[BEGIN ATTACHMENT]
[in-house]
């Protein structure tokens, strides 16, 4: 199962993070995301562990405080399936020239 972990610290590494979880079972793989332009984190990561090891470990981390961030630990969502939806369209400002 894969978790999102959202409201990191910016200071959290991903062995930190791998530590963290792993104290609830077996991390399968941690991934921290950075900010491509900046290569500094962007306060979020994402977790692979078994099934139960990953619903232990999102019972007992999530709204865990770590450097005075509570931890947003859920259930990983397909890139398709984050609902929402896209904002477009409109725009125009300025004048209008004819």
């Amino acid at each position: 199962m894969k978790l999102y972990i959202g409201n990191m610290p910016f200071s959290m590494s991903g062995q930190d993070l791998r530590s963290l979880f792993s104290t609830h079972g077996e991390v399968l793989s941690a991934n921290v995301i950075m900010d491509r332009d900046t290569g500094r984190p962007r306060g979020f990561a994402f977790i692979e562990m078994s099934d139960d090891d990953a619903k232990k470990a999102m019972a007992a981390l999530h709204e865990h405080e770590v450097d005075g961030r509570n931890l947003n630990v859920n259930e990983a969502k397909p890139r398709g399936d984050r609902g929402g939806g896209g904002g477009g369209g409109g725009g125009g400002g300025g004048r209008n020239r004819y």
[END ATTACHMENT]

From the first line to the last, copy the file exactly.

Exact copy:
[in-house]
């Protein structure tokens, strides 16, 4: 199962993070995301562990405080399936020239 972990610290590494979880079972793989332009984190990561090891470990981390961030630990969502939806369209400002 894969978790999102959202409201990191910016200071959290991903062995930190791998530590963290792993104290609830077996991390399968941690991934921290950075900010491509900046290569500094962007306060979020994402977790692979078994099934139960990953619903232990999102019972007992999530709204865990770590450097005075509570931890947003859920259930990983397909890139398709984050609902929402896209904002477009409109725009125009300025004048209008004819």
């Amino acid at each position: 199962m894969k978790l999102y972990i959202g409201n990191m610290p910016f200071s959290m590494s991903g062995q930190d993070l791998r530590s963290l979880f792993s104290t609830h079972g077996e991390v399968l793989s941690a991934n921290v995301i950075m900010d491509r332009d900046t290569g500094r984190p962007r306060g979020f990561a994402f977790i692979e562990m078994s099934d139960d090891d990953a619903k232990k470990a999102m019972a007992a981390l999530h709204e865990h405080e770590v450097d005075g961030r509570n931890l947003n630990v859920n259930e990983a969502k397909p890139r398709g399936d984050r609902g929402g939806g896209g904002g477009g369209g409109g725009g125009g400002g300025g004048r209008n020239r004819y």